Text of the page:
Tag Archives: volunteering

7 easy ways to be proactive in your job search

Some job seekers tell me they turn on their computer every day to log on to Monster, Dice, CareerBuilder, Indeed, and other job boards. They spend hours a day applying for posted jobs, sending as many as 20 cookie-cutter résumés out a week, anticipating a call from a recruiter or Human Resources.


To these job seekers I point out the futility of a job search like this, explaining that if they want faster results, they have to be more proactive. What they’re doing is being reactive and it ain’t working.

First I talk about the Hidden Job Market (HJM) which is a concept they understand, but I’m not sure they accept. When I tell them connecting with others is the best approach to penetrating the HJM, I can hear them thinking how difficult it will be to get outside their comfort zone, to get away from their computer.

The message I deliver is that they have to be proactive, not reactive. They have to take control of their job search, not let it control them. Here are five ways you can be proactive in your job search:

1. Get to know yourself

As odd as this sounds, many people don’t truly know themselves. I ask my clients to name their top 10 skills, and they have trouble coming up with five. You should make a list of your top 10 and provide a small blurb for each describing why they are.

Likewise, list some of your weaknesses. It’s important that you are aware of your strengths and weaknesses, better known as self-awareness. Keep in mind that good interviewers will not only ask about positive outcomes; they’ll ask about negative ones.

2. Put together your company target list

This is a task that job seekers often overlook, or they don’t see the value in it. Here’s where you put your job search into your own hands. You are choosing where you want to work based on your companies’ values.

Are you looking for companies that offer work/life balance, family-friendly policies, growth within the company, products or services that are environmentally friendly, a lively culture, a more professional culture? These are values you need to consider.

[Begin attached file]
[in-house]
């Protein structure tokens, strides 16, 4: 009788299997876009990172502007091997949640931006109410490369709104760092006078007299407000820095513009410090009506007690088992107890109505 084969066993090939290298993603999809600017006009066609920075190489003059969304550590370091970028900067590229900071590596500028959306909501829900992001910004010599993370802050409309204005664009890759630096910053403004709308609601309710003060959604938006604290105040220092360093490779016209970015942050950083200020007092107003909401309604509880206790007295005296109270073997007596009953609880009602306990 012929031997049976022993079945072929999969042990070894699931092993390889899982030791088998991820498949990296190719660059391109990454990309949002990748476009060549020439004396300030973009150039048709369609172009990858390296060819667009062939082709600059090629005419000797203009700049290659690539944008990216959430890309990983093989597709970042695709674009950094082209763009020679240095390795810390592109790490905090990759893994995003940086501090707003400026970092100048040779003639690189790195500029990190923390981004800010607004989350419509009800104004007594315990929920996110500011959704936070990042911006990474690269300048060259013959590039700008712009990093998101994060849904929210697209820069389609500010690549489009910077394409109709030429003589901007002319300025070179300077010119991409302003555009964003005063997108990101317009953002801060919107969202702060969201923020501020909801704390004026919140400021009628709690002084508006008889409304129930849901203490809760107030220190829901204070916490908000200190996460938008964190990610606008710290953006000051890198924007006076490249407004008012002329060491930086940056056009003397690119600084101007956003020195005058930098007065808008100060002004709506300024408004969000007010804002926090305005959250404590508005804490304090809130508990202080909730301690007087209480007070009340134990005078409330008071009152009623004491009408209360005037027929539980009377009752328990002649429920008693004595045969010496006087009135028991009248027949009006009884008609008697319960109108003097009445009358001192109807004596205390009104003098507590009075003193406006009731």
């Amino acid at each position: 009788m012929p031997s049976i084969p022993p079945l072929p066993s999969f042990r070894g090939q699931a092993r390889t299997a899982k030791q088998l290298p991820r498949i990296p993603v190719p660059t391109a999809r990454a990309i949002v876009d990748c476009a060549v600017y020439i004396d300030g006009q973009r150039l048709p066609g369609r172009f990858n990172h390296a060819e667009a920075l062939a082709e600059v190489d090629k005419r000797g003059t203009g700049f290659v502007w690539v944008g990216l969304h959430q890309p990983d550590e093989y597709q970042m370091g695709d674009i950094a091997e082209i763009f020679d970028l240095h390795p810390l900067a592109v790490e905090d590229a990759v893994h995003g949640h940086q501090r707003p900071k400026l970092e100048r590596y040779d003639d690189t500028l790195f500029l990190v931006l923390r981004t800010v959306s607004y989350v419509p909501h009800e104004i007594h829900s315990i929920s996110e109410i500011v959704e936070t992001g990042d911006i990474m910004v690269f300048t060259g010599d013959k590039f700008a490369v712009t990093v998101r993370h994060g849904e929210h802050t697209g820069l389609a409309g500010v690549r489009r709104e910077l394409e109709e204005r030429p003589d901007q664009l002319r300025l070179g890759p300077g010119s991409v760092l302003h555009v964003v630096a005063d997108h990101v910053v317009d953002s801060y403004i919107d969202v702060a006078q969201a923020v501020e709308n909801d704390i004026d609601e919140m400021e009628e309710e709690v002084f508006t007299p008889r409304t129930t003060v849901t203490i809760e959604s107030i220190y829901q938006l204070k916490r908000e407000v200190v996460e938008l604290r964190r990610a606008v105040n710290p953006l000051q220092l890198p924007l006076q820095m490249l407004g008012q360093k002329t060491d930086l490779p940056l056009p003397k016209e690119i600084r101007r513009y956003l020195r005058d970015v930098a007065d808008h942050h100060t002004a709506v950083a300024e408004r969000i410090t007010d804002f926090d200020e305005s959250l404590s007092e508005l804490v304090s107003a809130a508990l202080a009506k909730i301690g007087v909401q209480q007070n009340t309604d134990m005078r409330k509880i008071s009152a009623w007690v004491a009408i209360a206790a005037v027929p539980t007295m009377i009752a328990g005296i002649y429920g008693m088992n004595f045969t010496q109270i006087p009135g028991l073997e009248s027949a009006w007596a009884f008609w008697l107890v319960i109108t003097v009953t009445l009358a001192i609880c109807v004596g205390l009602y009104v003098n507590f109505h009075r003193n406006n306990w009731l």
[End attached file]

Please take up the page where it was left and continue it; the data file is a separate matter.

Now you can research these companies, keeping an eye on their growth. Identify the top players in the companies. Connect on LinkedIn with people who work for the companies. Build your foundation.

3. Send approach letters

These documents are sent to companies on your company target list. Here’s the kicker: no job has been advertised. (Advertised jobs represent only 20%-30% of the labor market.) You’re not reacting to an advertisement; rather you’re sending them unannounced.

Approach Letters are ideal if you prefer writing more than using the phone. Introverts may favor this way of contacting an employer. Whereas, extraverts may prefer simply picking up the phone.

The goal is to get networking meeting or better yet, chance upon a possible opening that hasn’t been advertised. You must describe your job-related skills and experience and show the employer that you’ve done research on the company to boost the employer’s ego.

4. Do some good ole’ fashion networking

Preface: with the advent of COVID-19, in person networking is not possible at the moment. Read this article on how job-search clubs are using Zoom at great success for networking.

Normally we think of networking as strictly attending organized meetings where other job seekers go, doing their best not to seem desperate. (I’ll admit that this type of networking is unsettling, although necessary.)